Book Review: Coraline by Neil Gaiman

When Coraline steps through a door to find another house strangely similar to her own (only better), things seem marvelous.

But there’s another mother there, and another father, and they want her to stay and be their little girl. They want to change her and never let her go.

Coraline will have to fight with all her wit and courage if she is to save herself and return to her ordinary life.

Usually I’ve read the book before I’ve seen the movie, this wasn’t the case when it came to Coraline. I absolutely LOVED the film, it was creepy and interesting, and just a lot of fun to watch. So going into this book, I had pretty high expectations of it. I figured that the book is almost always better than the film, so this has to be one heck of a story.

It really is a great book, but it just wasn’t what I expected. I thought the creepiness of the story would be more prevalent than it actually was, and there were a lot of differences from the film. So that of course took a while to get used to. But once I was into the story it was such a wonderful delight.

I really enjoy creepy stories, and though this didn’t really creep me out, the subtlety of it was quite nice. There were a few scenes of course that had me a bit paranoid, and I really enjoyed those the most.

My advice to anyone going in to read this that has seen the movie first, go in expecting a completely different story! They felt very different to me, but I loved them both.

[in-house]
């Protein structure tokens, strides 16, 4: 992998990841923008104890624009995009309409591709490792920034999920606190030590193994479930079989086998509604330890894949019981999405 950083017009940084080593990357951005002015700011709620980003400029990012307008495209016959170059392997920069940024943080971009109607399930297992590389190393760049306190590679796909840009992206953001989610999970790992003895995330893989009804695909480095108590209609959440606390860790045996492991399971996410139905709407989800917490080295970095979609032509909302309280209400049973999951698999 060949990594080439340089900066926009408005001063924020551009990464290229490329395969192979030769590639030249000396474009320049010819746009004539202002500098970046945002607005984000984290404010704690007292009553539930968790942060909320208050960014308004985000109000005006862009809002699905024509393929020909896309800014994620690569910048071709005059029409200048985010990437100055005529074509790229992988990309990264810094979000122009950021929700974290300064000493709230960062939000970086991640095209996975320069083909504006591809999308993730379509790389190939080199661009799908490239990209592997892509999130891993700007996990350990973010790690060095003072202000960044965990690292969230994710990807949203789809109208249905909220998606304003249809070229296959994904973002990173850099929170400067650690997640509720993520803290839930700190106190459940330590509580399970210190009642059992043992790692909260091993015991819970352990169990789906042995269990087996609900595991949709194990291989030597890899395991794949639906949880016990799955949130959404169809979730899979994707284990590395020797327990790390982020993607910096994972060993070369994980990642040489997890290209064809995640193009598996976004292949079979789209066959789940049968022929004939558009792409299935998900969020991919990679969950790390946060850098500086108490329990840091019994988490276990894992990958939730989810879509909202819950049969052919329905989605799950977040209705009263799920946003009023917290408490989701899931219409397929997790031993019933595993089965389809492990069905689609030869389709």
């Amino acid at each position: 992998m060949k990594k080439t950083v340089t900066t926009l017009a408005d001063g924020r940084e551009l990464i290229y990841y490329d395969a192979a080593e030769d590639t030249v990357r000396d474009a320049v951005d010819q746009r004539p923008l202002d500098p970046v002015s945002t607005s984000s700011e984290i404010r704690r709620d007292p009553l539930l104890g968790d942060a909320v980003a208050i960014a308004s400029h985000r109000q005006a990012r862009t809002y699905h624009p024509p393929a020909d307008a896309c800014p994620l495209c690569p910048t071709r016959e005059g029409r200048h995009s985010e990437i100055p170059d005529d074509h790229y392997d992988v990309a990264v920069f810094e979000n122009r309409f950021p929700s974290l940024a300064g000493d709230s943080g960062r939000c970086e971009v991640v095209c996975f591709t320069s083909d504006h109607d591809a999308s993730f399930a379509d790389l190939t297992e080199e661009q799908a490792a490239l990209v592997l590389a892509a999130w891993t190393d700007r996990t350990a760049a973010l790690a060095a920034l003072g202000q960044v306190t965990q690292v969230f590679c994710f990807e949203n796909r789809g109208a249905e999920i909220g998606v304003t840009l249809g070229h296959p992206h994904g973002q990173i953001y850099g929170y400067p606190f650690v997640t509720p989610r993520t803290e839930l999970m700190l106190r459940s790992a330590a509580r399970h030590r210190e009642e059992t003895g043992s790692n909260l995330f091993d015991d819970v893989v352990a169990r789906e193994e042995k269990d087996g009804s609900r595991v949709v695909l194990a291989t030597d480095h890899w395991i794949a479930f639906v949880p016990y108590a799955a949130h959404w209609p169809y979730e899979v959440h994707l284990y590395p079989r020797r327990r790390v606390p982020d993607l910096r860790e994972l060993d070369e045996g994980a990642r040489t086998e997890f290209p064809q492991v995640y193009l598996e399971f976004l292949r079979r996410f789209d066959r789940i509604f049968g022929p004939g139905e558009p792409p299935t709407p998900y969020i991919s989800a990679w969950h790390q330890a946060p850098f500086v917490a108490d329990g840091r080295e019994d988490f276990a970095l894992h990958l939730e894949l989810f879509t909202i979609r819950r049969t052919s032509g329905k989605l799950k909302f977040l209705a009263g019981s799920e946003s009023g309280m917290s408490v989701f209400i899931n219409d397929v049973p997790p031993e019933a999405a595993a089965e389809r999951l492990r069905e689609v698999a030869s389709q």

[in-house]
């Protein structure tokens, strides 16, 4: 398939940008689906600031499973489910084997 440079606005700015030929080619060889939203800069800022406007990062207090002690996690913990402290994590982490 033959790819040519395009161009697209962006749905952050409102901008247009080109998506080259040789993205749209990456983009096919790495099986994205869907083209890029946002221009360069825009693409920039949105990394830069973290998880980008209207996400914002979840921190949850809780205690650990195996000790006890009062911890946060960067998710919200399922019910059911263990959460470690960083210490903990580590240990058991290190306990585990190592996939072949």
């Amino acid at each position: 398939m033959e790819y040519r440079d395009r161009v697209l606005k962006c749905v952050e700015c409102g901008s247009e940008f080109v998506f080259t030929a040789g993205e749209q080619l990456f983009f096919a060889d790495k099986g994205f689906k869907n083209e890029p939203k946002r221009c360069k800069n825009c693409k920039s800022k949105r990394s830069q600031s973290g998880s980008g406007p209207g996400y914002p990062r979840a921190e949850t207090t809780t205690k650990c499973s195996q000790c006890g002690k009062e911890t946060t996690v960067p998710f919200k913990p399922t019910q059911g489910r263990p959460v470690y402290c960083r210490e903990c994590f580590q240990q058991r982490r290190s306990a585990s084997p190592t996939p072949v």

Coraline

Coraline by Neil Gaiman
My rating: 4 of 5 stars

 

 

Review to come:

Breed: A NovelBreed: A Novel by Chase Novak

 

 

 

 

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Book Review: Animal Farm by George Orwell

Animal Farm is the most famous by far of all twentieth-century political allegories. Its account of a group of barnyard animals who revolt against their vicious human master, only to submit to a tyranny erected by their own kind, can fairly be said to have become a universal drama. Orwell is one of the very few modern satirists comparable to Jonathan Swift in power, artistry, and moral authority; in animal farm his spare prose and the logic of his dark comedy brilliantly highlight his stark message.
Taking as his starting point the betrayed promise of the Russian Revolution, Orwell lays out a vision that, in its bitter wisdom, gives us the clearest understanding we possess of the possible consequences of our social and political acts.